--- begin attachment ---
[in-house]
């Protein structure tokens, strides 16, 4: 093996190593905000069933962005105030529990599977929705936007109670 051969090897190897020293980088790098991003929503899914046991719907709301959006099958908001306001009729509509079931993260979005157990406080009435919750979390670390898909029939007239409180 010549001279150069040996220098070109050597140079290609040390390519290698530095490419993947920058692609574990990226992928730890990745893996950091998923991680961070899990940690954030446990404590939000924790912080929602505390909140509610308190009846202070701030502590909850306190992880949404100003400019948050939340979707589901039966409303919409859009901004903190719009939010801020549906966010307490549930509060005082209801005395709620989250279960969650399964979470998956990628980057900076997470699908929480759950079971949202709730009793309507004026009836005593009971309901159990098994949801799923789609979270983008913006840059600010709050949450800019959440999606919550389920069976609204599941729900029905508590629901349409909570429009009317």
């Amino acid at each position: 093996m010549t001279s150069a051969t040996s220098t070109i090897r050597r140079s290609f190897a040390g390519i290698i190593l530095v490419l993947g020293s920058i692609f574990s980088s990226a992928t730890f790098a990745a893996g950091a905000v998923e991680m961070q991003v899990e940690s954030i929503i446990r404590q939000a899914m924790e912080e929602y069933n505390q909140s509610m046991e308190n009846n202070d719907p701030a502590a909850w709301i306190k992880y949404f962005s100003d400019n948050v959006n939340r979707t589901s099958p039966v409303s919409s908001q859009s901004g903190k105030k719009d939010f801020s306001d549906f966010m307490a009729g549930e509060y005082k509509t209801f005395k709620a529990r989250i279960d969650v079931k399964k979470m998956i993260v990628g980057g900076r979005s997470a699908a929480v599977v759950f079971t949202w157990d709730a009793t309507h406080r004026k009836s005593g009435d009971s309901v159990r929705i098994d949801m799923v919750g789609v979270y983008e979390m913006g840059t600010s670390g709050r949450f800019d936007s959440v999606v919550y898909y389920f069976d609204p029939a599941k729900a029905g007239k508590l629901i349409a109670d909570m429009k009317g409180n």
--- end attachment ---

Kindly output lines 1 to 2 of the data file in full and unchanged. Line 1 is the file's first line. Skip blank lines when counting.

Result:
[in-house]
């Protein structure tokens, strides 16, 4: 093996190593905000069933962005105030529990599977929705936007109670 051969090897190897020293980088790098991003929503899914046991719907709301959006099958908001306001009729509509079931993260979005157990406080009435919750979390670390898909029939007239409180 010549001279150069040996220098070109050597140079290609040390390519290698530095490419993947920058692609574990990226992928730890990745893996950091998923991680961070899990940690954030446990404590939000924790912080929602505390909140509610308190009846202070701030502590909850306190992880949404100003400019948050939340979707589901039966409303919409859009901004903190719009939010801020549906966010307490549930509060005082209801005395709620989250279960969650399964979470998956990628980057900076997470699908929480759950079971949202709730009793309507004026009836005593009971309901159990098994949801799923789609979270983008913006840059600010709050949450800019959440999606919550389920069976609204599941729900029905508590629901349409909570429009009317």